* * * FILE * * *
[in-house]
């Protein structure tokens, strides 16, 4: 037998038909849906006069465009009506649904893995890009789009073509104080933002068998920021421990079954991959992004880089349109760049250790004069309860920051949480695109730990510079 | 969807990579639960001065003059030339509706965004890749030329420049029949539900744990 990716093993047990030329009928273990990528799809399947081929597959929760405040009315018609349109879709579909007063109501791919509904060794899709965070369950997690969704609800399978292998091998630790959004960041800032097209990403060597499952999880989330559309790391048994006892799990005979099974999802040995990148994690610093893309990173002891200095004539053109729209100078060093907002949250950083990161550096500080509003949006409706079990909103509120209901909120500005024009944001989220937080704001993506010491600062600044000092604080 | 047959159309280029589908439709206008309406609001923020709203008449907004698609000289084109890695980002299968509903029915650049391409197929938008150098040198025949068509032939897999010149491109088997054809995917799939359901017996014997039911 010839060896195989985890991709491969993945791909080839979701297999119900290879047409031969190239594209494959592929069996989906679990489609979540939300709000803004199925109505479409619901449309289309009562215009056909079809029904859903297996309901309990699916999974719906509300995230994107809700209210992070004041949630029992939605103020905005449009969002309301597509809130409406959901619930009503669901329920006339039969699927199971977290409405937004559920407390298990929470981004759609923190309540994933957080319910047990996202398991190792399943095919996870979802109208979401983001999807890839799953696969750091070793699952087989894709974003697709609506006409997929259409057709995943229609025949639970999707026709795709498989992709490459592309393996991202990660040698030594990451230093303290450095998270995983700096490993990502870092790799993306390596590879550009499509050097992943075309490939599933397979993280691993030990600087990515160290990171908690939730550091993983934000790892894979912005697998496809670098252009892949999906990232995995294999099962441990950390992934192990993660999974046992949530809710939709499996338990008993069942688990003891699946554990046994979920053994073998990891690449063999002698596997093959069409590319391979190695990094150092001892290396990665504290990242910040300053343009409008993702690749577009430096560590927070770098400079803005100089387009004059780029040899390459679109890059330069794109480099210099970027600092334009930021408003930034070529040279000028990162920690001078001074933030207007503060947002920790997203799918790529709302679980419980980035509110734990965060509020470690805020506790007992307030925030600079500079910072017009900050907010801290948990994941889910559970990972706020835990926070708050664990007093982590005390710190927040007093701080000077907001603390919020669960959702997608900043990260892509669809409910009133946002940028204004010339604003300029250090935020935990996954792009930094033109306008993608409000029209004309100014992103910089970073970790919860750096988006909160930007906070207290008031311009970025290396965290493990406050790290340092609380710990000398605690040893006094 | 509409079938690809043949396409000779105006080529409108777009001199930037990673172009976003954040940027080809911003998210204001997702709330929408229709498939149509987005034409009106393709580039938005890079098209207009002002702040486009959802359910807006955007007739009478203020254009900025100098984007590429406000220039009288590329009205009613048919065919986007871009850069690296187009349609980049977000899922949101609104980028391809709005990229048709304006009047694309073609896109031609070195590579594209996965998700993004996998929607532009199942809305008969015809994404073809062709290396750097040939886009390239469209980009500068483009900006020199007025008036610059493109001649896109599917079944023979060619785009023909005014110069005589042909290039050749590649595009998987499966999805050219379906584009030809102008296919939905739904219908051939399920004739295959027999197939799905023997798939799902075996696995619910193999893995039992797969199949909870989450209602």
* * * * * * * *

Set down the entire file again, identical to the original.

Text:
[in-house]
């Protein structure tokens, strides 16, 4: 037998038909849906006069465009009506649904893995890009789009073509104080933002068998920021421990079954991959992004880089349109760049250790004069309860920051949480695109730990510079 | 969807990579639960001065003059030339509706965004890749030329420049029949539900744990 990716093993047990030329009928273990990528799809399947081929597959929760405040009315018609349109879709579909007063109501791919509904060794899709965070369950997690969704609800399978292998091998630790959004960041800032097209990403060597499952999880989330559309790391048994006892799990005979099974999802040995990148994690610093893309990173002891200095004539053109729209100078060093907002949250950083990161550096500080509003949006409706079990909103509120209901909120500005024009944001989220937080704001993506010491600062600044000092604080 | 047959159309280029589908439709206008309406609001923020709203008449907004698609000289084109890695980002299968509903029915650049391409197929938008150098040198025949068509032939897999010149491109088997054809995917799939359901017996014997039911 010839060896195989985890991709491969993945791909080839979701297999119900290879047409031969190239594209494959592929069996989906679990489609979540939300709000803004199925109505479409619901449309289309009562215009056909079809029904859903297996309901309990699916999974719906509300995230994107809700209210992070004041949630029992939605103020905005449009969002309301597509809130409406959901619930009503669901329920006339039969699927199971977290409405937004559920407390298990929470981004759609923190309540994933957080319910047990996202398991190792399943095919996870979802109208979401983001999807890839799953696969750091070793699952087989894709974003697709609506006409997929259409057709995943229609025949639970999707026709795709498989992709490459592309393996991202990660040698030594990451230093303290450095998270995983700096490993990502870092790799993306390596590879550009499509050097992943075309490939599933397979993280691993030990600087990515160290990171908690939730550091993983934000790892894979912005697998496809670098252009892949999906990232995995294999099962441990950390992934192990993660999974046992949530809710939709499996338990008993069942688990003891699946554990046994979920053994073998990891690449063999002698596997093959069409590319391979190695990094150092001892290396990665504290990242910040300053343009409008993702690749577009430096560590927070770098400079803005100089387009004059780029040899390459679109890059330069794109480099210099970027600092334009930021408003930034070529040279000028990162920690001078001074933030207007503060947002920790997203799918790529709302679980419980980035509110734990965060509020470690805020506790007992307030925030600079500079910072017009900050907010801290948990994941889910559970990972706020835990926070708050664990007093982590005390710190927040007093701080000077907001603390919020669960959702997608900043990260892509669809409910009133946002940028204004010339604003300029250090935020935990996954792009930094033109306008993608409000029209004309100014992103910089970073970790919860750096988006909160930007906070207290008031311009970025290396965290493990406050790290340092609380710990000398605690040893006094 | 509409079938690809043949396409000779105006080529409108777009001199930037990673172009976003954040940027080809911003998210204001997702709330929408229709498939149509987005034409009106393709580039938005890079098209207009002002702040486009959802359910807006955007007739009478203020254009900025100098984007590429406000220039009288590329009205009613048919065919986007871009850069690296187009349609980049977000899922949101609104980028391809709005990229048709304006009047694309073609896109031609070195590579594209996965998700993004996998929607532009199942809305008969015809994404073809062709290396750097040939886009390239469209980009500068483009900006020199007025008036610059493109001649896109599917079944023979060619785009023909005014110069005589042909290039050749590649595009998987499966999805050219379906584009030809102008296919939905739904219908051939399920004739295959027999197939799905023997798939799902075996696995619910193999893995039992797969199949909870989450209602």